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Edited Transcript of KIN.OQ earnings conference call or presentation 9-Nov-20 9:30pm GMT

·21 min read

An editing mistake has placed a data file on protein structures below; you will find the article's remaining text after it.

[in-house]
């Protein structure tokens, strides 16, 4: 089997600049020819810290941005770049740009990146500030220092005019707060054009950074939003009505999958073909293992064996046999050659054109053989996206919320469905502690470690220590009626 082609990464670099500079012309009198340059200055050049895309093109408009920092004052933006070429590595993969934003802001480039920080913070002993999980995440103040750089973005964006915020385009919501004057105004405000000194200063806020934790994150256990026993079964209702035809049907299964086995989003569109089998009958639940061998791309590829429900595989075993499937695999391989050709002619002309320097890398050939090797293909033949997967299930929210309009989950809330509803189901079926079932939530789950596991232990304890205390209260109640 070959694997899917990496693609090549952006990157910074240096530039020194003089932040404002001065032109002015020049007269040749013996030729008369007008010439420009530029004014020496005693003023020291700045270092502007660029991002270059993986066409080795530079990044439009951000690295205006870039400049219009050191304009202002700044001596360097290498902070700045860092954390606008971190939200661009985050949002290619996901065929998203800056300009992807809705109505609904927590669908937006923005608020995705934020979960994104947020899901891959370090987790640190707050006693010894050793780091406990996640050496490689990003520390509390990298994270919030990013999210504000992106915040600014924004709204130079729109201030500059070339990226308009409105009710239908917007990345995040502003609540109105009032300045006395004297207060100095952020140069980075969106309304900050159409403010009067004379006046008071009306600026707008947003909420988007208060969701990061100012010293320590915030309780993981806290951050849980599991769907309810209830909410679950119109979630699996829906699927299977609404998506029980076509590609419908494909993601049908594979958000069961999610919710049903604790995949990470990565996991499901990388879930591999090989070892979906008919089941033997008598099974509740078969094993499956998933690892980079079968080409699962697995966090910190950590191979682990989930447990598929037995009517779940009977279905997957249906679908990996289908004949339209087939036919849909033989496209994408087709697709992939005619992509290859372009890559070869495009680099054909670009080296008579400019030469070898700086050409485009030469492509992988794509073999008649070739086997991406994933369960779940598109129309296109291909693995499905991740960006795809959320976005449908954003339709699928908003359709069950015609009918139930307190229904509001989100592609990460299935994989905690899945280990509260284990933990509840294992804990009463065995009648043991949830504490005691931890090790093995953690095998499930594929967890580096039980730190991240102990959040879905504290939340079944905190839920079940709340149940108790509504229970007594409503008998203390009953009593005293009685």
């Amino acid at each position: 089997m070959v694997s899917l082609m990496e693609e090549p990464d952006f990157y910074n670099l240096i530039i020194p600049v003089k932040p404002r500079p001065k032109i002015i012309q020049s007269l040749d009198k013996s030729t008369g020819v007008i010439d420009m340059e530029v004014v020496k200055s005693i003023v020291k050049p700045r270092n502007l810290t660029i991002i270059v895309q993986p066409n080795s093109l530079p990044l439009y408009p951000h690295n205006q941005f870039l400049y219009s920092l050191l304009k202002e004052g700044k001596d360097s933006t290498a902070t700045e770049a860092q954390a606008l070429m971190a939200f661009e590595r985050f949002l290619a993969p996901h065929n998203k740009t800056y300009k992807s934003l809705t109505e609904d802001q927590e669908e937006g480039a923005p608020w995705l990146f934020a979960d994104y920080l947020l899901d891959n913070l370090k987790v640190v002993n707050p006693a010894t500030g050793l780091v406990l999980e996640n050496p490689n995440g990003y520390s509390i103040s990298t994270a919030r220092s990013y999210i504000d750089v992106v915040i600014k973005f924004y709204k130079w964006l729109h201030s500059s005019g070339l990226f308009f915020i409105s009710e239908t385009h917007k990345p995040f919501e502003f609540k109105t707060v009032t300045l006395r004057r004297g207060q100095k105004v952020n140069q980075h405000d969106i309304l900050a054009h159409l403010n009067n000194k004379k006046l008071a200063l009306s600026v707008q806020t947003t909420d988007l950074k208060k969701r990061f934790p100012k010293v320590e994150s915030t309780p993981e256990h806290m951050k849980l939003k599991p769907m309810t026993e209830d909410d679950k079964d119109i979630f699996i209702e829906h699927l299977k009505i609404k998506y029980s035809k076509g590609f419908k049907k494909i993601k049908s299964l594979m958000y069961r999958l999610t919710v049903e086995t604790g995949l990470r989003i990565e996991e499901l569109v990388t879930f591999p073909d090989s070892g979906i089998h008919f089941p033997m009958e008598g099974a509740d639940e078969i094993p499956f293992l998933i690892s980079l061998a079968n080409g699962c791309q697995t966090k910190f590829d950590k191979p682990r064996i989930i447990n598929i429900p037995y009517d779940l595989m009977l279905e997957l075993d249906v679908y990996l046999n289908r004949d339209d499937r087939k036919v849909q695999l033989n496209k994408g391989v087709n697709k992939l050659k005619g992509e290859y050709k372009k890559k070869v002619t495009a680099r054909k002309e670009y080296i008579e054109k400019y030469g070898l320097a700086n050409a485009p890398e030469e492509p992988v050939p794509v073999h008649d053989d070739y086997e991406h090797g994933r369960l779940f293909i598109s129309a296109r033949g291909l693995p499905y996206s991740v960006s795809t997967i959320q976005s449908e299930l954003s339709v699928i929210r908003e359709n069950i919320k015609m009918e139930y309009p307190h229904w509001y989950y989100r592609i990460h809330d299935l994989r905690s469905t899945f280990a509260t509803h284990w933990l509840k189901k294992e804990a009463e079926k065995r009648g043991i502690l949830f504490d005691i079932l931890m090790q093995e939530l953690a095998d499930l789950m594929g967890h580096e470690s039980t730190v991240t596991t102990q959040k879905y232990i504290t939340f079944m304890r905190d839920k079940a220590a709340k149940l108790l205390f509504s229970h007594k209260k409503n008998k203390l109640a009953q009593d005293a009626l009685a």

Q3 2020 Kindred Biosciences Inc Earnings Call BURLINGAME Nov 10, 2020 (Thomson StreetEvents) -- Edited Transcript of Kindred Biosciences Inc earnings conference call or presentation Monday, November 9, 2020 at 9:30:00pm GMT TEXT version of Transcript ================================================================================ Corporate Participants ================================================================================ * Richard Chin Kindred Biosciences, Inc. - Co-Founder, President, CEO & Director * Wendy K. Wee Kindred Biosciences, Inc. - CFO & Secretary ================================================================================ Conference Call Participants ================================================================================ * Benjamin Charles Haynor Alliance Global Partners, Research Division - Analyst * David Michael Westenberg Guggenheim Securities, LLC, Research Division - Analyst * Swayampakula Ramakanth H.C. Wainwright & Co, LLC, Research Division - MD of Equity Research & Senior Healthcare Analyst * Trevor Scott Brown Stifel, Nicolaus & Company, Incorporated, Research Division - Associate ================================================================================ Presentation -------------------------------------------------------------------------------- Operator [1] -------------------------------------------------------------------------------- Welcome to the Third Quarter 2020 Financial Results Conference Call and Webcast for Kindred Biosciences. (Operator Instructions) Please note that the remarks today will include forward-looking statements, and the actual results could differ materially from those projected or implied in our forward-looking statements. For a description of the important factors that could cause actual results to differ, we refer you to the forward-looking statements in today's press release and a note on the forward-looking statements in the company's SEC filings. It is now my pleasure to turn the call over to KindredBio's CEO, Richard Chin. Dr. Chin, please proceed. -------------------------------------------------------------------------------- Richard Chin, Kindred Biosciences, Inc. - Co-Founder, President, CEO & Director [2] -------------------------------------------------------------------------------- Thank you, operator. Good afternoon, and welcome to our third quarter 2020 financial results call. Joining me today from the management team of KindredBio are Wendy Wee, our CFO; and Katja Buhrer, our VP of Corporate Development and Investor Relations. We are pleased with our progress in the third quarter. Manufacturing for our IL-31 antibody, tirnovetmab, has been completed. The protocol has been finalized, and we continue to expect the pivotal study to initiate this year. We remain excited about the blockbuster potential for this product candidate. And as we've said before, we think it could capture a significant share of what is likely to become a multibillion-dollar market. Our candidates for atopic dermatitis are progressing well, and we recently initiated another pilot study for our IL-4R antibody. We believe we have one of the broadest and most advanced dermatitis pipeline in the industry. With the exception of the current incumbent, we estimate that we are ahead of our competition in this field. So we're very excited about our highly promising dermatitis segment. Turning to the parvovirus program. We earlier reported compelling results from the prophylaxis pivotal study. We are in the midst of remaining pivotal studies right now, and we look forward to the results from the safety studies and the treatment efficacy study. There is a lot of excitement, both within the company and outside about this program, which offers hope for what is a terrible and currently untreatable disease. We remain on track for approval early next year, and discussions with potential partners are ongoing. We're also making good progress on our other programs. We are prioritizing programs as we continue to carefully manage OpEx. The epoCat and the IBD studies continue to enroll, and we expect the IBD study to read out this year. In sum, the projects are proceeding well, and we expect to deliver the program on time and on budget. With regard to the equine assets, we could not finalize the terms with the previous lead potential partner. So the process is still ongoing. Turning to financials, which Wendy will discuss in more detail, we're pleased with the royalty revenue. Our partner is doing a fantastic job with Meritain. We're also pleased with the revenue we're generating from our contract manufacturing business. The work is coming along well on our backlog partnership, and we expanded that agreement recently. We also continue to discuss potential CDMO work with several other companies. As you know, we have world-class manufacturing plants and personnel. This gives us a major competitive advantage and presents an opportunity to bring in non-dilutive capital from contract manufacturing. At the same time, our #1 focus remains executing on our very attractive pipeline. We continue to be judicious with our spending, and we were able to reduce our OpEx to approximately $10 million per quarter in Q3, which is a quarter earlier than we had initially anticipated. This gives us more than 2 years of runway, during which time, we expect to achieve important milestones on our programs and realize the value of our assets. We intend to supplement this financing with other sources of non-dilutive capital. The progress on our deep pipeline and our robust runway position us strongly for the future. The net takeaways are that we operate in a resilient and growing industry. We are amply capitalized. We're reducing our burn. We are making strong progress on high-value potential blockbuster products, and we're executing well across the board. We're very excited about our future. With that, I will turn the call over to Wendy for a review of our third quarter financials. -------------------------------------------------------------------------------- Wendy K. Wee, Kindred Biosciences, Inc. - CFO & Secretary [3] -------------------------------------------------------------------------------- Thanks, Richard. We commenced the second half of the year with a streamlined organizational structure focused on our highest value biologics assets, positioning KindredBio with the financial resources and R&D expertise to realize the value of our late-stage pipeline. Having identified cost savings, decreased general and administrative expenses and refocus R&D on our most attractive candidates in the first 6 months of 2020, we have succeeded in significantly reducing operating expenses from its peak, creating a more capital-efficient organization moving forward. Operating expenses totaled approximately $10 million in the third quarter, and we expect this quarterly run rate to hold broadly steady in the coming year. This equips KindredBio with funding through mid-2022 as we realize key pipeline milestones. Turning to our financial results. We reported a net loss of $12.2 million or $0.31 per share in the third quarter as compared to a net loss of $15.3 million or $0.39 per share in the year ago period. For the 9 months ending September 30, the net loss was $10.9 million or $0.28 per share versus $45.7 million or $1.18 per share in the year ago period. The variance reflects proceeds from the sale of Mirataz to Dechra, which was completed on April 15. Net revenues totaled $1 million and $41.2 million in the 3 and 9-month periods compared with $1.1 million and $2.9 million for the same time frames in 2019. Here again, the variance in the year-to-date result was primarily due to proceeds from the Mirataz sale totaling $38.7 million. We recorded royalty revenue of $255,000 in the third quarter and $413,000 for the first 9 months of 2020. Substantially, all product revenues in the 9-month period relate to Mirataz. Consistent with the completion of the sale in the second quarter, no Mirataz revenue was recorded in the third quarter. Product revenues for Zimeta were $4,000 and $19,000 for the 3- and 9-month periods reflecting a downturn in equine events and transportation due to COVID-19. Contract manufacturing revenue related to the manufacture of Vaxart's oral vaccine candidate for COVID-19 total $772,000 and $1.3 million based on the percentage of completion of specific milestones in the 3 and 9 months ended September 30. On October 7, we recorded an expansion of the original -- we announced the expansion of the original Vaxart agreement as we seek to make use of excess capacity in both our Burlingame and Kansas manufacturing facilities. And thereby subsidize our internal pipeline development. We see the expansion of the Vaxart agreement as an important endorsement of our biologics manufacturing capabilities, which, of course, are a key component in the success of our own pipeline advancement. Research and development expenses were consistent year-over-year, totaling $7.4 million in the third quarter versus $7.3 million in the same quarter of 2019. SG&A expenses declined to $4.7 million from $9.4 million in the prior year quarter. This reflects the inclusion of Kansas plant expenditures as R&D expenses. As Kansas began to manufacture clinical trial material, combined with lower payroll and related expenses as a result of the elimination of KindredBio's companion sales force. Prior to 2020 construction and commissioning expenditures associated with the Kansas facility has been categorized as general and administrative expenses. Stock-based compensation expense was $1.7 million in the quarter. In connection with the prioritization of KindredBio's late-stage programs and associated workforce reduction, we recorded a restructuring charge of $282,000 in the third quarter. We maintained a strong cash position. As of September 30, cash, cash equivalents and investments totaled $66.8 million compared with $73.5 million at December 31, 2019. The 2020 cash balance benefits from the Mirataz sale, which constituted a payment of $38.7 million, with a balance of $4.3 million held in escrow to be paid out in 2021. Net cash used in operating activities for the first 9 months of 2020 was approximately $3.3 million, reflecting payment received for the Mirataz asset sale. We also invested approximately $3 million in capital expenditures for the purchase of lab and manufacturing equipment for the Kansas facility. With respect to spending in 2020, as Richard mentioned, we've continued to be judicious in our spend and expect quarterly operating expenditures to remain broadly stable on a sequential basis in the fourth quarter. On a full year basis, we continue to project OpEx to range between $53 million and $55 million, which includes restructuring charges, first quarter expenditures that reflect a full organizational structure and second quarter expenditures that reflect various mid-stage development programs. Excluding these nonrecurring factors, the annualized run rate for 2020 is anticipated to be between $41 million and $43 million. Investment in capital expenditures related to lab and manufacturing equipment for our biologics programs is on track to reach between $3 million to $4 million in 2020. We believe our existing cash, cash equivalents and investments, the net reduction in the company's workforce, remaining proceeds from the Mirataz sale and revenues in the form of royalties and contract manufacturing will be sufficient to fund the current operating plan through mid-2022. In closing, we believe we now have the right operational footprint to position us for success with our business model. We look forward to important pipeline catalysts by year-end, including the completion of the pivotal efficacy study for our second parvovirus indication; initiation of the IL-31 pivotal study; and completion of our pilot study for IBD. Thereafter, we will have the necessary cash runway and R&D talent to realize important development milestones on our promising pipeline. We look forward to updating you on our progress next quarter. I will now turn the call back over to Richard. -------------------------------------------------------------------------------- Richard Chin, Kindred Biosciences, Inc. - Co-Founder, President, CEO & Director [4] -------------------------------------------------------------------------------- Thank you, Wendy. Operator, we are ready for questions. ================================================================================ Questions and Answers -------------------------------------------------------------------------------- Operator [1] -------------------------------------------------------------------------------- (Operator Instructions) And your first question comes from the line of Jon Block with Stifel. -------------------------------------------------------------------------------- Trevor Scott Brown, Stifel, Nicolaus & Company, Incorporated, Research Division - Associate [2] -------------------------------------------------------------------------------- This is Trevor on for Jon. Just to start things off, wondering if you can give a little color on any interest you've gotten from potential partners on the parvo asset? And would this be a worldwide agreement? Or can you give any other detail there? -------------------------------------------------------------------------------- Richard Chin, Kindred Biosciences, Inc. - Co-Founder, President, CEO & Director [3] -------------------------------------------------------------------------------- Yes, sure. We've gotten quite a bit of interest on the parvo asset because this is a very, very significant unmet medical need. And it's a unique product that will help, in many instances, sell other products for the potential partners. Most of the partners we're talking with are interested in worldwide rights. And what we're doing right now is taking time to discuss the various terms with each of the partners. But we anticipate that it will be a deal for both of the prophylaxis and the treatment indications and for worldwide rights. -------------------------------------------------------------------------------- Trevor Scott Brown, Stifel, Nicolaus & Company, Incorporated, Research Division - Associate [4] -------------------------------------------------------------------------------- Great. And then maybe just shifting over to the IL-31. Can you give any color on the trial, number of dogs, timing? Just any detail there would be great. -------------------------------------------------------------------------------- Richard Chin, Kindred Biosciences, Inc. - Co-Founder, President, CEO & Director [5] -------------------------------------------------------------------------------- Yes. So we have not disclosed the details of the study design. But what we have said is that you can expect the design of the study to be similar to the other antibody that's on the market. Since we are going to the USDA as well, and they do have to usually stick relatively close to precedent. In terms of the timing, what we have said in the past is that typically, studies like the IL-31 study would take about 12 months. However, we do not yet know the impact that COVID might have on the enrollment rate. So we won't be in a position to give firm timelines until we've had a couple of months of -- at least 2 or 3 months of enrollment under our belt. -------------------------------------------------------------------------------- Operator [6] -------------------------------------------------------------------------------- And your next question comes from the line of Ben Haynor with Alliance Global Parters. -------------------------------------------------------------------------------- Benjamin Charles Haynor, Alliance Global Partners, Research Division - Analyst [7] -------------------------------------------------------------------------------- Just curious on how the first parvovirus submission is coming along. And then just thinking about pursuing both indications for parvovirus, what was kind of the calculus that you went through in deciding to do that? I mean, was it something related to expanding the market? Are the doses going to be different? Is it mainly for the purposes of partnering out and the desirability of having both indications? Anything you could -- any color you could provide there would be helpful. -------------------------------------------------------------------------------- Richard Chin, Kindred Biosciences, Inc. - Co-Founder, President, CEO & Director [8] -------------------------------------------------------------------------------- Yes, sure. The submission is coming along very well. So the team is already working on that. And in terms of the indication, there are 2 unmet medical needs in the parvovirus field. One is, obviously, as of dogs are unprotected. And right now, there is no treatment, there's only supportive care. So that is a very, very large unmet medical need. And more serious unmet medical need because the fatality rate is very high if the animals are untreated. On top of that, there is a need for preventing this disease in animals that have been exposed or may be exposed, both. And that's because the disease is very contagious. And you can get -- the dog can contract parvovirus from even a small exposure, they can get it even from an indirect exposure. And for every dog that is infected, there are at least 3 dogs or more that are exposed to parvovirus who are at risk of developing it. So this is a market that is larger in terms of number of animals, probably smaller or less of a -- has -- of a serious unmet medical need because they have not developed the disease yet. However, there are 2 distinct unmet medical needs. And you can't always extrapolate results from one versus the other. So we wanted to make sure we captured both markets, and that's why we're doing both studies. -------------------------------------------------------------------------------- Benjamin Charles Haynor, Alliance Global Partners, Research Division - Analyst [9] -------------------------------------------------------------------------------- Okay. That makes sense. I mean I would think that a lot of them would be -- or if you got approved for one or the other, it would probably be used extra label or off-label, but I guess it makes sense to go after both of them. Just, I think. -------------------------------------------------------------------------------- Richard Chin, Kindred Biosciences, Inc. - Co-Founder, President, CEO & Director [10] -------------------------------------------------------------------------------- Yes. Yes. I think you're absolutely right. If we got on the market with just one, then I think the veterinarians and the owners would definitely use it in the other indication. Unfortunately, these studies are fairly quick and fairly inexpensive. So we've decided to invest the money into both indications. But you're right, getting it approved for either indications would probably be for both. -------------------------------------------------------------------------------- Benjamin Charles Haynor, Alliance Global Partners, Research Division - Analyst [11] -------------------------------------------------------------------------------- You'd probably see usage anyway. Okay. And that's a good point on the cost of it being relatively inexpensive. Then I suppose with the Pfizer news today, does that change anything with the vaccine candidate? Or anything you can speak to there? And then when you're looking at CDMO work for other companies, what kind of enters the equation in terms of, is there a certain gross margin target that you have for these things? Is it -- obviously, considerations need to be made for your own capacity either now or down the road? What enters into the equation there? -------------------------------------------------------------------------------- Richard Chin, Kindred Biosciences, Inc. - Co-Founder, President, CEO & Director [12] -------------------------------------------------------------------------------- Today's announcement by Pfizer, which is fantastic, by the way, doesn't impact us directly. It may impact Vaxart but we can't speak to them. The contracts we have, I think, will move forward. So I don't think that's going to change. Now in terms of your second question, what we do is we try to fill up the excess capacity. So we don't want to slow down any of our internal programs. So we set aside the manufacturing slots for those. And then we try to fill the excess capacity. And there's not a specific target in terms of margin. However, the CDMO business has relatively good margins. And what we're finding is that we can get business or it looks like we're going to get business by charging the standard going rate, which does get us a pretty attractive margin. -------------------------------------------------------------------------------- Operator [13] -------------------------------------------------------------------------------- And your next question comes from the line of David Westenberg at Guggenheim. -------------------------------------------------------------------------------- David Michael Westenberg, Guggenheim Securities, LLC, Research Division - Analyst [14] -------------------------------------------------------------------------------- A recent competitor launched a product in hunger for cats. I realized it's now just a royalty stream, but it is probably helpful to have that royalty given that with the cash burn. So how should we think about the difference in that launch, the competitive launch in terms of the market? -------------------------------------------------------------------------------- Richard Chin, Kindred Biosciences, Inc. - Co-Founder, President, CEO & Director [15] -------------------------------------------------------------------------------- Yes. So the product that you're thinking of was approved for a narrower indication than for Mirataz. So I think they'll be targeting a subset of the market. They won't be able to target the entire market. When you have a second competitor enter a market like weight loss or management of weight loss, it often counterintuitively increases the sales of the first product. And that's often the case when it's a new market that needs to be developed and having multiple companies talking about the disease state can often be beneficial to both products. So we think that may happen. We don't know yet. So we think that Mirataz is a very, very strong product, and it's doing very well in the hands of our partners. So we anticipate that, that will continue to climb. Then we'll have to watch to see how that -- how the competitive arena plays out. -------------------------------------------------------------------------------- David Michael Westenberg, Guggenheim Securities, LLC, Research Division - Analyst [16] -------------------------------------------------------------------------------- Got it. Then on to ILs, the IL-13 hind 16. I think it rolls a little bit late, and I think your estimate was, and correct me if I'm wrong, 12 to 18 months. It was on the high end of that estimate. Do you still think you'd be second to market? And if you're theoretically third, how much of a difference does it make if the second to market is a JAK versus another monoclonal antibody? -------------------------------------------------------------------------------- Richard Chin, Kindred Biosciences, Inc. - Co-Founder, President, CEO & Director [17] -------------------------------------------------------------------------------- Yes. So we don't know all the other products that are being developed. But of the ones that we do know that are being developed for atopic dermatitis, we are still in the lead. And our expectation is that we would be the next product to come onto the market. Now we believe that ultimately, the antibodies are going to take a lion's share of the market. So additional JAK inhibitors that come onto the market, we're not nearly as concerned about as -- compared to potential other biologics. And if COVID slows down our study, it will have a similar impact on any other studies that are ongoing. So we don't think that's going to change the order of approval for the drugs that are in the pipeline. But right now, we believe we have years of head start on other potential products for this indication. -------------------------------------------------------------------------------- David Michael Westenberg, Guggenheim Securities, LLC, Research Division - Analyst [18] -------------------------------------------------------------------------------- Okay. And then just maybe a housekeeping question. The burn rate of 4 quarters of cash, I mean, or 8 quarters of cash, $10 million burn, that would be $80 million, and you have $67 million in cash. Does that mean in the assumption, there's the assumption for royalty and contract manufacturing contribution of $13 million? Am I doing that correct in that assumption? Or just a way to think about that cash burn for us. I'll let Wendy. -------------------------------------------------------------------------------- Wendy K. Wee, Kindred Biosciences, Inc. - CFO & Secretary [19] -------------------------------------------------------------------------------- Yes, the cash runway takes into consideration Mirataz royalty as well as contract manufacturing revenue. So that comes into play. -------------------------------------------------------------------------------- Operator [20] -------------------------------------------------------------------------------- (Operator Instructions) And your next question comes from the line of Swayampakula Ramakanth with H.C. Wainwright. -------------------------------------------------------------------------------- Swayampakula Ramakanth, H.C. Wainwright & Co, LLC, Research Division - MD of Equity Research & Senior Healthcare Analyst [21] -------------------------------------------------------------------------------- This is RK from H.C. Wainwright. I know that most of the canine-related questions have been asked. Regarding the feline erythropoietin, very common ended, it's protein work that we have been doing for the last 1 year. So where are the studies at this point? And how much of an impact does COVID-19 have on the study itself and how it's being conducted. I just like to get some color on it. -------------------------------------------------------------------------------- Richard Chin, Kindred Biosciences, Inc. - Co-Founder, President, CEO & Director [22] -------------------------------------------------------------------------------- Yes. The study is still enrolling. And we always knew that this would be a slow study to enroll. Because unlike atopic dermatitis, for example, where it's very obvious to the owner that the animal has the disease. Anemia, you have to screen for, you have to do a lab test on. So we always knew it would be slow. The enrollment has been significantly impacted by COVID. And the rate has picked up a little bit as the veterinary clinics have opened, but we still anticipate it's going to take quite a while. This is also a program that's lower priority than some of the other programs. So we are not devoting as much resources to it as, let's say, the atopic dermatitis program, obviously, because we are managing OpEx carefully. So it's going well, but it is going fairly slowly. -------------------------------------------------------------------------------- Swayampakula Ramakanth, H.C. Wainwright & Co, LLC, Research Division - MD of Equity Research & Senior Healthcare Analyst [23] -------------------------------------------------------------------------------- Okay. And then on the equine business. So I know you have been trying to evaluate appropriate strategic option for this business. Where are you in the process? How close are you to getting a solution? Or is this also another -- is this process also getting impacted by COVID-19, and that's the reason why it's taking a little longer time? -------------------------------------------------------------------------------- Richard Chin, Kindred Biosciences, Inc. - Co-Founder, President, CEO & Director [24] -------------------------------------------------------------------------------- So it's been indirectly impacted. I wouldn't say COVID impacted in the discussions. But what it has done is made a little bit harder to agree on valuation because with all the horse shows being shut down, the -- it's hard to estimate what the true value of Zimeta, for example, and what the sales would be if this were under a normal environment. But it's had an indirect impact. But right now, we're talking to multiple partners. The original deal that we were looking didn't quite go all the way through to consummation, which is not uncommon. Often you can have a nonbinding term sheet and then things can change. What I can say is there are multiple interested parties, and we hope to have this wrapped up in the next several months. -------------------------------------------------------------------------------- Operator [25] -------------------------------------------------------------------------------- I would now like to turn the call back over to Mr. Richard, CEO. Thank you for any further comments. -------------------------------------------------------------------------------- Richard Chin, Kindred Biosciences, Inc. - Co-Founder, President, CEO & Director [26] -------------------------------------------------------------------------------- Thank you. I'd like to thank our listeners for your support as we continue to attempt our promising pipeline. -------------------------------------------------------------------------------- Operator [27] -------------------------------------------------------------------------------- This concludes today's conference call. You may now disconnect.